It’s that time of year where Top 10 lists and predictions for the coming year start coming out of the woodwork. I’m not big on either but there are two trends that I think deserve attention. The first is one I’ve mentioned several times this year and that is the change to the wording of FRCP 1 in the recent Rules amendments. Apparently Supreme Court Chief Justice John Roberts agrees with me.

Now this seems somewhat remarkable to me, and not just because it is the only time you are ever likely to see my name and the CJ’s mentioned in the same sentence. It reminds me of the story by former NBA great Al Attles, who played on the team with NBA legend Wilt Chamberlain the night Wilt scored 100 points. Attles, who scored 17 points in the same game, would quip for years afterward that, “yeah, Wilt and I combined for 117 points one night.”

Mr. Justice Roberts released his annual year-end report last Thursday, and in it he urged judges and lawyers on opposite sides to cooperate in the administration of justice under the new series of amendments to the FRCP that took effect in December.

Noting that the new changes “may not look like a big deal at first glance, but they are.”, Roberts stated that “While the federal courts are fundamentally sound, in many cases civil litigation has become too expensive, time-consuming and contentious, inhibiting effective access to the courts.”

He mentioned that lawyers often tried to wear down their opponents with “antagonistic tactics, wasteful procedural maneuvers, and teetering brinkmanship”, but went on to note this was still superior to the dispute resolution of choice in the 18th and 19th centuries, which was gun duels. Roberts suggested that while we shed less blood in our current system, judges and lawyers “must engineer a change in our legal culture that places a premium on the public’s interest in speedy, fair, and efficient justice.”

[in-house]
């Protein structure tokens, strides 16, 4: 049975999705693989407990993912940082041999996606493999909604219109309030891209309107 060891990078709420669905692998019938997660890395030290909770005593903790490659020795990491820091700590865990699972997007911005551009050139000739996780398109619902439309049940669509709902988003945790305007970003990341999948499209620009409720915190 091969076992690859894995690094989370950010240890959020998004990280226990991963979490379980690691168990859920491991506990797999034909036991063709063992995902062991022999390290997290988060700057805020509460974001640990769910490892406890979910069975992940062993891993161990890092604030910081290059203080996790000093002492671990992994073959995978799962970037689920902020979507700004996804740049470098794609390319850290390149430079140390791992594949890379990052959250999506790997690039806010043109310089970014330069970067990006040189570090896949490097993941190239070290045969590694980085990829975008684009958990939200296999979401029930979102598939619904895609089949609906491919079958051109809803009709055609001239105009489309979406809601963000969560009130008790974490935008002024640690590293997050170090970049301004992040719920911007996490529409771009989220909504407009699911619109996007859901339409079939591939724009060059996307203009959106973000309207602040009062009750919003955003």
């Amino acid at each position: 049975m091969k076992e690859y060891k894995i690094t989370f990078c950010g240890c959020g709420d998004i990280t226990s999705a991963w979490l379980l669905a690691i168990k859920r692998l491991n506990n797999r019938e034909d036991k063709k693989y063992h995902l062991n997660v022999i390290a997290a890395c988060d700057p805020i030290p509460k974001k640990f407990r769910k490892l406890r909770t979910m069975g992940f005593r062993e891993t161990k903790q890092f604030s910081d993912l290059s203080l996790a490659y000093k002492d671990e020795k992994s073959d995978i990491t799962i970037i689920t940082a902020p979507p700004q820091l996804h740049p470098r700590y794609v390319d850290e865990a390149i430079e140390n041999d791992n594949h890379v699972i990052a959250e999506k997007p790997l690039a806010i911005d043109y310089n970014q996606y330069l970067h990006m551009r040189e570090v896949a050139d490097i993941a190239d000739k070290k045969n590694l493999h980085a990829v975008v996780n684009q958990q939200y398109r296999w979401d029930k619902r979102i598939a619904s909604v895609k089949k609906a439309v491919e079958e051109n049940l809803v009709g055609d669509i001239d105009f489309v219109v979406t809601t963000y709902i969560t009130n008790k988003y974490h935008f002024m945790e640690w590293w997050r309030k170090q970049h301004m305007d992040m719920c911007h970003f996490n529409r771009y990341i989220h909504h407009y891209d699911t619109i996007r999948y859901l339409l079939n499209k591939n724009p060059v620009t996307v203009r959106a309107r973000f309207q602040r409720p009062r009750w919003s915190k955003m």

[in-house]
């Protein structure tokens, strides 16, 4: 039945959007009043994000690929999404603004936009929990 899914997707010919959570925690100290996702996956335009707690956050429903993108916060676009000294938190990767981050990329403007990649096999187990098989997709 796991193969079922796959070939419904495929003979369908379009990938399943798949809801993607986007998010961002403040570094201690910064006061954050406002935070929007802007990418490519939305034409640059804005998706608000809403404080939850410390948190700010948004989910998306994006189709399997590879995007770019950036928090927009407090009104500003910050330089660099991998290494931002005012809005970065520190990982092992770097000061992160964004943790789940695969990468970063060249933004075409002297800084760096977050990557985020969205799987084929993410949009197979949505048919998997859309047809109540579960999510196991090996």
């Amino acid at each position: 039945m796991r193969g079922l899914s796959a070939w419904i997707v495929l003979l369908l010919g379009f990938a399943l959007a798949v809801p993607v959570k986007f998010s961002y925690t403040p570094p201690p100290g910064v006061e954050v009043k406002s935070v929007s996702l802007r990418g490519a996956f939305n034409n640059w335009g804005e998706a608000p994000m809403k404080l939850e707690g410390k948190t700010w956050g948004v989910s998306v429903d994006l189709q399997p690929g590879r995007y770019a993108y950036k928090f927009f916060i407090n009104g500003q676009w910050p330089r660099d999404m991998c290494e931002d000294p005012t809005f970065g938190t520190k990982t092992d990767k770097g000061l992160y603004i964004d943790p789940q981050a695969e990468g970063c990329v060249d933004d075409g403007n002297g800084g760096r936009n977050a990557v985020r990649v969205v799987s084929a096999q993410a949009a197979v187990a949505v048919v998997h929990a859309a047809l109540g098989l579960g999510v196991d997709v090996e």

That last sentence of course mirrors the words of the revised FRCP 1, and Roberts urged federal judges to live up to those words by participating more often and in-person during pre-trial conferences as a way to speed up the process. “A well-timed scowl from a trial judge can go a long way in moving things along crisply,” he remarked.

Now I must mention that several commentators disagree with not only me but the Chief Justice about the importance of this change. One of them is Craig Ball, who banters with me about the lack of import of the change itself as well as its role in the CJ’s annual report.

You can see that discussion, which also includes our take on the California Bar opinion on technical competence (more on that discussion later this week), on the EDiscovery Channel at

Tell me what you think:




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